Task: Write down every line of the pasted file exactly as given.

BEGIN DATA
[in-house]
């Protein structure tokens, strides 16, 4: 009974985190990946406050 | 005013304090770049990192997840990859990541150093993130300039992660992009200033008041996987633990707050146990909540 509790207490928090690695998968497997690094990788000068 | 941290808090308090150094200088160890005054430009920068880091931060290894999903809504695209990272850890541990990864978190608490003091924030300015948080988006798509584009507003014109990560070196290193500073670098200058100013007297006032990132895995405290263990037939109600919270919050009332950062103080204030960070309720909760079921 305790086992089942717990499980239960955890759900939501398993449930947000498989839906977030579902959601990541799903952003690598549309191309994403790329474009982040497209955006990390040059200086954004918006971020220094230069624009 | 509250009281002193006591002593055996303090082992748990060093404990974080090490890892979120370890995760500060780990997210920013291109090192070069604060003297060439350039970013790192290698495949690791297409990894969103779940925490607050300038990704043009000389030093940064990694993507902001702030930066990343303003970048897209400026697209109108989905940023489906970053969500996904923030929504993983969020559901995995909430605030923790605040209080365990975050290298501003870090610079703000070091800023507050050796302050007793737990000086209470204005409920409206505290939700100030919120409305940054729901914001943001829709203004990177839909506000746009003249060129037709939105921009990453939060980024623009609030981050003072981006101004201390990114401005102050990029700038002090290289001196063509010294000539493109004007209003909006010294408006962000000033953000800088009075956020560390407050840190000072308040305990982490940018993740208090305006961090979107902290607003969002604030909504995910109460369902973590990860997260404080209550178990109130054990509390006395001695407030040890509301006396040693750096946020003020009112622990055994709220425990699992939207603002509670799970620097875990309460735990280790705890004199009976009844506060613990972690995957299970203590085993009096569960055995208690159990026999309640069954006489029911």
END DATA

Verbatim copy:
[in-house]
């Protein structure tokens, strides 16, 4: 009974985190990946406050 | 005013304090770049990192997840990859990541150093993130300039992660992009200033008041996987633990707050146990909540 509790207490928090690695998968497997690094990788000068 | 941290808090308090150094200088160890005054430009920068880091931060290894999903809504695209990272850890541990990864978190608490003091924030300015948080988006798509584009507003014109990560070196290193500073670098200058100013007297006032990132895995405290263990037939109600919270919050009332950062103080204030960070309720909760079921 305790086992089942717990499980239960955890759900939501398993449930947000498989839906977030579902959601990541799903952003690598549309191309994403790329474009982040497209955006990390040059200086954004918006971020220094230069624009 | 509250009281002193006591002593055996303090082992748990060093404990974080090490890892979120370890995760500060780990997210920013291109090192070069604060003297060439350039970013790192290698495949690791297409990894969103779940925490607050300038990704043009000389030093940064990694993507902001702030930066990343303003970048897209400026697209109108989905940023489906970053969500996904923030929504993983969020559901995995909430605030923790605040209080365990975050290298501003870090610079703000070091800023507050050796302050007793737990000086209470204005409920409206505290939700100030919120409305940054729901914001943001829709203004990177839909506000746009003249060129037709939105921009990453939060980024623009609030981050003072981006101004201390990114401005102050990029700038002090290289001196063509010294000539493109004007209003909006010294408006962000000033953000800088009075956020560390407050840190000072308040305990982490940018993740208090305006961090979107902290607003969002604030909504995910109460369902973590990860997260404080209550178990109130054990509390006395001695407030040890509301006396040693750096946020003020009112622990055994709220425990699992939207603002509670799970620097875990309460735990280790705890004199009976009844506060613990972690995957299970203590085993009096569960055995208690159990026999309640069954006489029911």